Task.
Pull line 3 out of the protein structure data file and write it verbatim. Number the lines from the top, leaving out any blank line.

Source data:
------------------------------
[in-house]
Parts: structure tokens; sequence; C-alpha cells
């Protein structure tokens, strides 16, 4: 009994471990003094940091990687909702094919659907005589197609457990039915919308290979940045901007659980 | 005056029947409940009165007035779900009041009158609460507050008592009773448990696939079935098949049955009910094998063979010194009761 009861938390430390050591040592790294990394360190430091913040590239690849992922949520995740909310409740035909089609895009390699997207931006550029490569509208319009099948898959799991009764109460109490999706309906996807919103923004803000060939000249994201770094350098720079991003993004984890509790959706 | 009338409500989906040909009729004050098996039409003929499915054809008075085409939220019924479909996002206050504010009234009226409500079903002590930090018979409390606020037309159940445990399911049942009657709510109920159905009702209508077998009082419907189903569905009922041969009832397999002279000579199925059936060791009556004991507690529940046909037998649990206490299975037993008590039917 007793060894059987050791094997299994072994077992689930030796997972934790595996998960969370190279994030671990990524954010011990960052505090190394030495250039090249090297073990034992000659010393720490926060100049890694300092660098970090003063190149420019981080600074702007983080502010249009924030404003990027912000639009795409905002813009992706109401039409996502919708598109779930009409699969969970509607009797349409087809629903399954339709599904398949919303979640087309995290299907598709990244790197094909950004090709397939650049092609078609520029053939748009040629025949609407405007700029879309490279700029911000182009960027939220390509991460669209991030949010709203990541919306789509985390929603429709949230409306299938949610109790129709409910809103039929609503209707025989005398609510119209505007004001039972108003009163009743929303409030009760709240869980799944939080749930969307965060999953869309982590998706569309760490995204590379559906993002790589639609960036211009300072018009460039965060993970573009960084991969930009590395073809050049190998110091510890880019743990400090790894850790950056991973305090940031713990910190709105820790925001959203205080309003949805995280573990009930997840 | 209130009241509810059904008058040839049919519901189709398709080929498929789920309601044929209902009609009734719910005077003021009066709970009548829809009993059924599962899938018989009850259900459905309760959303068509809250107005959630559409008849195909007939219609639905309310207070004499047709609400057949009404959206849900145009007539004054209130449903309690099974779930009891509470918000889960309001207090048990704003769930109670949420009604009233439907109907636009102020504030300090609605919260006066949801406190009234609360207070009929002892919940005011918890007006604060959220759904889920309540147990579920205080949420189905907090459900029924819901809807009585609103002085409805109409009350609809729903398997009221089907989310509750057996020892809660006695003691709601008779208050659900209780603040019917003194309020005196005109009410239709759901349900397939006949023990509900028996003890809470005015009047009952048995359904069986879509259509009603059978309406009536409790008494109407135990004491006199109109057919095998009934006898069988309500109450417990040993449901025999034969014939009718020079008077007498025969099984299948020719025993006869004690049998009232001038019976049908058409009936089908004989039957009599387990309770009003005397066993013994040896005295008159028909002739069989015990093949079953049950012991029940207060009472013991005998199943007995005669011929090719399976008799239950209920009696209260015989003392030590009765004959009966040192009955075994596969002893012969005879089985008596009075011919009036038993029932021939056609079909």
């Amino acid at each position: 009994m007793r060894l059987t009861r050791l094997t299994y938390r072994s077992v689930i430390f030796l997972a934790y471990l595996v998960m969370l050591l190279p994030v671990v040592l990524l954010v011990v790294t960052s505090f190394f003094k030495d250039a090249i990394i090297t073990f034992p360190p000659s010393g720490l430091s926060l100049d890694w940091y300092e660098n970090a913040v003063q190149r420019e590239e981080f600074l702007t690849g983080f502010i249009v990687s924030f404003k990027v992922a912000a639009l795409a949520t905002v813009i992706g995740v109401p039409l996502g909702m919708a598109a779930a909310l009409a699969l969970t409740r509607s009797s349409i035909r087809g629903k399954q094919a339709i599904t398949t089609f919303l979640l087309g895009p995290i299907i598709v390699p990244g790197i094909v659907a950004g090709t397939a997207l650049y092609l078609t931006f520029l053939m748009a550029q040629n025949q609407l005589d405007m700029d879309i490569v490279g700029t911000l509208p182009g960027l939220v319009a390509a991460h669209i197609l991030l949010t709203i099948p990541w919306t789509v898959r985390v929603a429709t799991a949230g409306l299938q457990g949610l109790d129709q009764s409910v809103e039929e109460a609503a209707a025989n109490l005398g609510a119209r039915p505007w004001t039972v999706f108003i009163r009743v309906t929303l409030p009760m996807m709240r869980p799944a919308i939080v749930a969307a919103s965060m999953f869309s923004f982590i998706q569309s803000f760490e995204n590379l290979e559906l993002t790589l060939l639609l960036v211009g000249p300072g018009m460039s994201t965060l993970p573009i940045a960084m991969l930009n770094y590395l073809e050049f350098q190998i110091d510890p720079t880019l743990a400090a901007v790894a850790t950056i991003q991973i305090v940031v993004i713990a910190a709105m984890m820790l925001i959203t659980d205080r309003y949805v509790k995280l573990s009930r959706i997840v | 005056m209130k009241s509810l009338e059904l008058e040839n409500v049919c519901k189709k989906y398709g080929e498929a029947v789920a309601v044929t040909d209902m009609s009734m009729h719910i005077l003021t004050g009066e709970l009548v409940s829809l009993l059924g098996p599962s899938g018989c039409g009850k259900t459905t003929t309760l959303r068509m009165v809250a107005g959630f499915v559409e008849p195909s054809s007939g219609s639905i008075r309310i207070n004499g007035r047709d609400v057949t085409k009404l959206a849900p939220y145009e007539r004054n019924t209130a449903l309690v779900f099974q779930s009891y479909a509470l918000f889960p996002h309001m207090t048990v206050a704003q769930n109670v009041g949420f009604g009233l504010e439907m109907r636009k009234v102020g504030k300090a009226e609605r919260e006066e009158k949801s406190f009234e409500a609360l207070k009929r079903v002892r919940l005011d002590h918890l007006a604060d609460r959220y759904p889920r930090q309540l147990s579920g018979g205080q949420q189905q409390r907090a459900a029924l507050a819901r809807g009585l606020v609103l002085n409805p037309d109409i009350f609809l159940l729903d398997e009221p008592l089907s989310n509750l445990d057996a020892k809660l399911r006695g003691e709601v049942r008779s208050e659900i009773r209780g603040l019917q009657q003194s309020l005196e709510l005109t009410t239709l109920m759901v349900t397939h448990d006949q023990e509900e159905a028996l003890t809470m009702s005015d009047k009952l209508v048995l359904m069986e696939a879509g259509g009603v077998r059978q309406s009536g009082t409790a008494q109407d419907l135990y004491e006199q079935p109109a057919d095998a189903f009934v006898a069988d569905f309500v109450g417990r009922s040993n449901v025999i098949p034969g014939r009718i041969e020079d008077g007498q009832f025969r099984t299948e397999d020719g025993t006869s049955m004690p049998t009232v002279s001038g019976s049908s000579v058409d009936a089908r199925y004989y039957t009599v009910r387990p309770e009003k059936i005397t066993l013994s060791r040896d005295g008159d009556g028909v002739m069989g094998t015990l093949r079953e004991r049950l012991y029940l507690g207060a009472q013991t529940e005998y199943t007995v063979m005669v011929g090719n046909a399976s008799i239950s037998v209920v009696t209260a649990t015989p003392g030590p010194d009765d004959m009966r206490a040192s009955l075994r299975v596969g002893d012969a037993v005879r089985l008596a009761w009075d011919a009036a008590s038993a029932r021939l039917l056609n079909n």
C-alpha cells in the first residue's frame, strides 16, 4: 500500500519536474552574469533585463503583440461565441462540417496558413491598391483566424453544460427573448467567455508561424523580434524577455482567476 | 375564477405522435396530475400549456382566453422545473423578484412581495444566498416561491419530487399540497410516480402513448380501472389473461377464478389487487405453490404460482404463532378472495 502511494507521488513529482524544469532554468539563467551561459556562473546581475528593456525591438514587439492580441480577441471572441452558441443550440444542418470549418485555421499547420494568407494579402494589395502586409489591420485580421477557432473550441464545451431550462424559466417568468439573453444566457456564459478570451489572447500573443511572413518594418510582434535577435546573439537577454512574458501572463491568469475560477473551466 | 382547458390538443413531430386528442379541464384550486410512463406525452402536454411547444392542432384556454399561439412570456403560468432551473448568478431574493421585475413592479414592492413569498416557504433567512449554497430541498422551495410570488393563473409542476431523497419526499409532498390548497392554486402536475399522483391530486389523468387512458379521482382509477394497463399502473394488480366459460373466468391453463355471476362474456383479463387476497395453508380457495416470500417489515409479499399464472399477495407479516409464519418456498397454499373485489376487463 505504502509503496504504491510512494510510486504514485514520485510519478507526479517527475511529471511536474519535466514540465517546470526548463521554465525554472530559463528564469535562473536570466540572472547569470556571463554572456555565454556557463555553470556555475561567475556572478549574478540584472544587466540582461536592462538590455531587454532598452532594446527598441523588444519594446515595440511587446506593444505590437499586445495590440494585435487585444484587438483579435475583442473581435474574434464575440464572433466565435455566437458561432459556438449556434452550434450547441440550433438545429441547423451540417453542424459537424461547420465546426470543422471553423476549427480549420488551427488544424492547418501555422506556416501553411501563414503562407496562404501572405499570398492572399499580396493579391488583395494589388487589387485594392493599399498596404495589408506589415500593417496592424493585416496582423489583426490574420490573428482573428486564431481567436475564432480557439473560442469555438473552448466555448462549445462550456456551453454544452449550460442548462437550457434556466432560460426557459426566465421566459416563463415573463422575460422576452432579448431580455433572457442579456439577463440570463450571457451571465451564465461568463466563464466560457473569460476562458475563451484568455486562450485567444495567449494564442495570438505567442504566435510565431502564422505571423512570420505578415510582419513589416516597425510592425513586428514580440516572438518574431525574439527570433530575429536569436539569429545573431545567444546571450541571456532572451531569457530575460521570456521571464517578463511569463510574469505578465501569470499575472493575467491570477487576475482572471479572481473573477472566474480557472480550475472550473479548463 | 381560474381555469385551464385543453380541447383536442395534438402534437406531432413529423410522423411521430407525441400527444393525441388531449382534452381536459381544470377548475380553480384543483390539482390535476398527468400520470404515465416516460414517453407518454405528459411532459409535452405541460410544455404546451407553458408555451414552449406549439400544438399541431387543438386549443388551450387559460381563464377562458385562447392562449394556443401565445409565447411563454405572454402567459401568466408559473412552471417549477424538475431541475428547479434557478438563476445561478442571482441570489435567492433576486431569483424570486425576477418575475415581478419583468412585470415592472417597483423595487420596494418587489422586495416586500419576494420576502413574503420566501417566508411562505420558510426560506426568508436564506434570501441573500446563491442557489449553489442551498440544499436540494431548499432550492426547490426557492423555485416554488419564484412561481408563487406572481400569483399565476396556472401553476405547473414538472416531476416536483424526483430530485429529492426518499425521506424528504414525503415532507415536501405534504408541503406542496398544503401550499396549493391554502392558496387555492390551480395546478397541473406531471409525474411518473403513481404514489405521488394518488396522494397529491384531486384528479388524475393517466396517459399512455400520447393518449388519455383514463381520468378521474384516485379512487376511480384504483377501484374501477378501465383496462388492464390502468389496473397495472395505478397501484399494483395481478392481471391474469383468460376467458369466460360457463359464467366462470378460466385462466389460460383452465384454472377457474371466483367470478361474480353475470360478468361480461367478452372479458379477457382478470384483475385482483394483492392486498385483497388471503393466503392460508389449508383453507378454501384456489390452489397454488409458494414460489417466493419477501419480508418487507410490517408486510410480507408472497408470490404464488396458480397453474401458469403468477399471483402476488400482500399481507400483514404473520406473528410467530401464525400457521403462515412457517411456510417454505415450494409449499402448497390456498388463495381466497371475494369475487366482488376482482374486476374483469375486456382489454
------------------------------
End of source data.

């Protein structure tokens, strides 16, 4: 009994471990003094940091990687909702094919659907005589197609457990039915919308290979940045901007659980 | 005056029947409940009165007035779900009041009158609460507050008592009773448990696939079935098949049955009910094998063979010194009761 009861938390430390050591040592790294990394360190430091913040590239690849992922949520995740909310409740035909089609895009390699997207931006550029490569509208319009099948898959799991009764109460109490999706309906996807919103923004803000060939000249994201770094350098720079991003993004984890509790959706 | 009338409500989906040909009729004050098996039409003929499915054809008075085409939220019924479909996002206050504010009234009226409500079903002590930090018979409390606020037309159940445990399911049942009657709510109920159905009702209508077998009082419907189903569905009922041969009832397999002279000579199925059936060791009556004991507690529940046909037998649990206490299975037993008590039917 007793060894059987050791094997299994072994077992689930030796997972934790595996998960969370190279994030671990990524954010011990960052505090190394030495250039090249090297073990034992000659010393720490926060100049890694300092660098970090003063190149420019981080600074702007983080502010249009924030404003990027912000639009795409905002813009992706109401039409996502919708598109779930009409699969969970509607009797349409087809629903399954339709599904398949919303979640087309995290299907598709990244790197094909950004090709397939650049092609078609520029053939748009040629025949609407405007700029879309490279700029911000182009960027939220390509991460669209991030949010709203990541919306789509985390929603429709949230409306299938949610109790129709409910809103039929609503209707025989005398609510119209505007004001039972108003009163009743929303409030009760709240869980799944939080749930969307965060999953869309982590998706569309760490995204590379559906993002790589639609960036211009300072018009460039965060993970573009960084991969930009590395073809050049190998110091510890880019743990400090790894850790950056991973305090940031713990910190709105820790925001959203205080309003949805995280573990009930997840 | 209130009241509810059904008058040839049919519901189709398709080929498929789920309601044929209902009609009734719910005077003021009066709970009548829809009993059924599962899938018989009850259900459905309760959303068509809250107005959630559409008849195909007939219609639905309310207070004499047709609400057949009404959206849900145009007539004054209130449903309690099974779930009891509470918000889960309001207090048990704003769930109670949420009604009233439907109907636009102020504030300090609605919260006066949801406190009234609360207070009929002892919940005011918890007006604060959220759904889920309540147990579920205080949420189905907090459900029924819901809807009585609103002085409805109409009350609809729903398997009221089907989310509750057996020892809660006695003691709601008779208050659900209780603040019917003194309020005196005109009410239709759901349900397939006949023990509900028996003890809470005015009047009952048995359904069986879509259509009603059978309406009536409790008494109407135990004491006199109109057919095998009934006898069988309500109450417990040993449901025999034969014939009718020079008077007498025969099984299948020719025993006869004690049998009232001038019976049908058409009936089908004989039957009599387990309770009003005397066993013994040896005295008159028909002739069989015990093949079953049950012991029940207060009472013991005998199943007995005669011929090719399976008799239950209920009696209260015989003392030590009765004959009966040192009955075994596969002893012969005879089985008596009075011919009036038993029932021939056609079909």